Posted on: Mar 14, 2022 07:57 am.
Last updated on: March 14, 2022 07:58.
Ontario will launch legal iGaming sites with interactive slots and table games on April 4th. At least one provincial lawmaker is siding with the land-based commercial casino industry, believing the introduction of online gambling comes at an extremely inopportune time.
Canada’s largest brick-and-mortar casino operator – Great Canadian Gaming (GCG) – is not opposed to Ontario authorizing iGaming. However, the company believes that the proposed 20% online gross gaming revenue (GGR) tax will put land-based casinos, which are taxed at 55%, at a competitive disadvantage.
Provincial MP Lisa Gretzky (NDP-Windsor West), cousin-in-law of NHL legend Wayne Gretzky, agrees that iCasinos pose a significant threat to the mainstream gaming industry. Gretzky argues that internet gambling should be suspended until all furloughed in-patient staff have been asked to return.
They must ensure that workers who are currently vacant are recalled, that those jobs are safe,” Gretzky said. “Indigenous leaders, workers, unions, chambers of commerce and mayors across the province are urging the provincial government not to implement iGaming without assurances that the thousands of land-based casino workers will be recalled immediately.”
Ontario casinos were only released from the COVID-19 operating restrictions imposed by the provincial government late last month.
1K remain unemployed
Around 1,000 Ontario casino workers remain unemployed, according to Unifor, Canada’s largest union. Unifor is concerned that many of these positions will never be recalled as iGaming poaches stationary play.
The Ontario Chamber of Commerce and Indigenous First Nation leaders who operate tribal casinos have lent their support to efforts to delay the launch of internet gambling. The growing coalition has called on Ontario Attorney General Doug Downey to coordinate a review of the iGaming tax and put the forthcoming April 4 launch on hold in the meantime.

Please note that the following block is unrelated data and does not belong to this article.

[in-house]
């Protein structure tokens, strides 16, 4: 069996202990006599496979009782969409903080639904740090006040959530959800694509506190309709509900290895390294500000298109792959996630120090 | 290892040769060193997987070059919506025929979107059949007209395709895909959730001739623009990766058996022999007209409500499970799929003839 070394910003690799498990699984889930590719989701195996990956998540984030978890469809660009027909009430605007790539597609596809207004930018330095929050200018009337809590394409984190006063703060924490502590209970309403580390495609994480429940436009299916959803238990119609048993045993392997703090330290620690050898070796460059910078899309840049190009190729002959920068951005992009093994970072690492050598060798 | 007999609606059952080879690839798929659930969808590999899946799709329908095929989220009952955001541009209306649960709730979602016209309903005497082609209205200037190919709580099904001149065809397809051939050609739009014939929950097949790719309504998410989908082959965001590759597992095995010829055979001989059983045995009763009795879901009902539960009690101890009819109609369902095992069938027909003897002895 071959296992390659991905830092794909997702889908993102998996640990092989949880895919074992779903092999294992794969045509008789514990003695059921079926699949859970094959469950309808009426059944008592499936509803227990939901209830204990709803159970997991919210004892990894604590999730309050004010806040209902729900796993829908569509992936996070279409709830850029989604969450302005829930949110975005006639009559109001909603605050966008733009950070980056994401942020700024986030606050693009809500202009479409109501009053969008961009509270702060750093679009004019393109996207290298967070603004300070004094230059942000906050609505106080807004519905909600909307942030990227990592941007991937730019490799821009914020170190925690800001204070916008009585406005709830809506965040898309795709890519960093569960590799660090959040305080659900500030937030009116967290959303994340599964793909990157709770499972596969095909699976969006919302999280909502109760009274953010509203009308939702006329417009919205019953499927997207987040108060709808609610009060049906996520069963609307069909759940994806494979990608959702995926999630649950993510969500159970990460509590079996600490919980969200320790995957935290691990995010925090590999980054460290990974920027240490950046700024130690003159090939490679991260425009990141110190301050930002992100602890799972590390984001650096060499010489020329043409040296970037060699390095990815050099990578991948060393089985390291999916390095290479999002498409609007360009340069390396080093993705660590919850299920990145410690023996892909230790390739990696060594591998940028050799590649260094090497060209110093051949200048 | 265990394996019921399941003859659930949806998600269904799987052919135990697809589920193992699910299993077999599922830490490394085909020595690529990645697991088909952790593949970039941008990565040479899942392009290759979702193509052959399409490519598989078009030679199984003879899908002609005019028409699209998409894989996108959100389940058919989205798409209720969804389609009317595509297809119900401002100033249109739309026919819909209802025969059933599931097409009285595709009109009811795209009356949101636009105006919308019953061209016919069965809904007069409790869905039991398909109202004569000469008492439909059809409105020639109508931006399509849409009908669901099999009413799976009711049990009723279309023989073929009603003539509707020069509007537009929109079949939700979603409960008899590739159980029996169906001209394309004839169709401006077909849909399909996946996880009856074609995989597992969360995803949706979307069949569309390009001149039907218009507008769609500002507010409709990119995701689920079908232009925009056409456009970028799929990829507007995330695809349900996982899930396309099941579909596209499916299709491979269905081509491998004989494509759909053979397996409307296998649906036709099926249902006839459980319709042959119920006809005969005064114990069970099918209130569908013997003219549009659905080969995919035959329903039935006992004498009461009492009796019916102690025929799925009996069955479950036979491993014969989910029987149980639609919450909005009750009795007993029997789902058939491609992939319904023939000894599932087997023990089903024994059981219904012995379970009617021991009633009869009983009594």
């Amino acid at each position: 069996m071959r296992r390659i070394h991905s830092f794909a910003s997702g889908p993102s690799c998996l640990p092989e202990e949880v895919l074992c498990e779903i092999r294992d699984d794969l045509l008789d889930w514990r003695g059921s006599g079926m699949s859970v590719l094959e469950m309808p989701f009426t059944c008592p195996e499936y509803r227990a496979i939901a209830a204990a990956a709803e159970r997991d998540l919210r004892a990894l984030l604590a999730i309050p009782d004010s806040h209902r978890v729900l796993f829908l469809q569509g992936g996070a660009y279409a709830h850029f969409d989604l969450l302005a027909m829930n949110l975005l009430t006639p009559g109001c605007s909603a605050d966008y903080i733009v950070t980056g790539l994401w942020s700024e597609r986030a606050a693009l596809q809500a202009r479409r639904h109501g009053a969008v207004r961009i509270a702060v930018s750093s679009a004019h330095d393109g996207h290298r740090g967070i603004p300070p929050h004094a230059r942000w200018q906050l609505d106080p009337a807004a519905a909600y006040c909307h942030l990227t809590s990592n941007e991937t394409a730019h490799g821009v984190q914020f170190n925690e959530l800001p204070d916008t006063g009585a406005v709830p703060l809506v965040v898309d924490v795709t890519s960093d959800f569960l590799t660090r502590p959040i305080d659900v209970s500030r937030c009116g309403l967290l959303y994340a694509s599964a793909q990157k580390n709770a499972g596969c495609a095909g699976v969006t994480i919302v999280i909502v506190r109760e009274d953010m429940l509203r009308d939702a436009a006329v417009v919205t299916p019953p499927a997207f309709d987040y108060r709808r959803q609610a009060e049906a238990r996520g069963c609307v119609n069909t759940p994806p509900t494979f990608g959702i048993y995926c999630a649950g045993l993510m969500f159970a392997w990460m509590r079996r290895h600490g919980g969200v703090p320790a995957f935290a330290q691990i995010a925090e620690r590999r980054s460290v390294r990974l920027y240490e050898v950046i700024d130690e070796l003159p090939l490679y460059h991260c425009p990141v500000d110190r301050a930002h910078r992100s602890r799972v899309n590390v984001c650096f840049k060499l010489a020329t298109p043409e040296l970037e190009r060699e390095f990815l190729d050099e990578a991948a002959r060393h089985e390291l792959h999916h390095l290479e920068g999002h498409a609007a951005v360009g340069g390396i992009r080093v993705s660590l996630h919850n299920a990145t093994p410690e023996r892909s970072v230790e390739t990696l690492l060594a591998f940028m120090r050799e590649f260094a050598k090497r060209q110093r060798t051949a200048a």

The group says Ontario’s internet gambling framework should better include brick-and-mortar casinos rather than just welcoming online-only operators. The alliance points to legal iGaming in the US, where online platforms have to work with land-based casinos.
The consequences of allowing iGaming to thrive at the expense of retail casinos are severe, Gretzky claims.
“Land-based casinos return 55% of net gambling winnings to the Ontario treasury. Billions of dollars going into our publicly funded health care, education, infrastructure…as well as our communities for community funded services,” Gretzky said.
An economic review of the potential negative impact on brick-and-mortar casinos from the introduction of iGaming suggests that the Ontario government should expect CA$3 billion in less land-based gaming taxes over the next five years. The study, commissioned by Great Canadian Gaming, also projects 2,500 outright job losses over the next half decade.
Ontario’s 28 physical casinos have invested significant amounts of capital over the past two years to keep their businesses open as much as possible in accordance with government regulations. Caesars Windsor, for example, claims to have spent more than $1 million on Plexiglas alone.
Proponents of legal iGaming counter that the authorization of online casino sites simply provides a regulated framework for players currently betting on offshore platforms across the internet. Interactive companies like DraftKings claim that iGaming will not significantly poach retail gaming.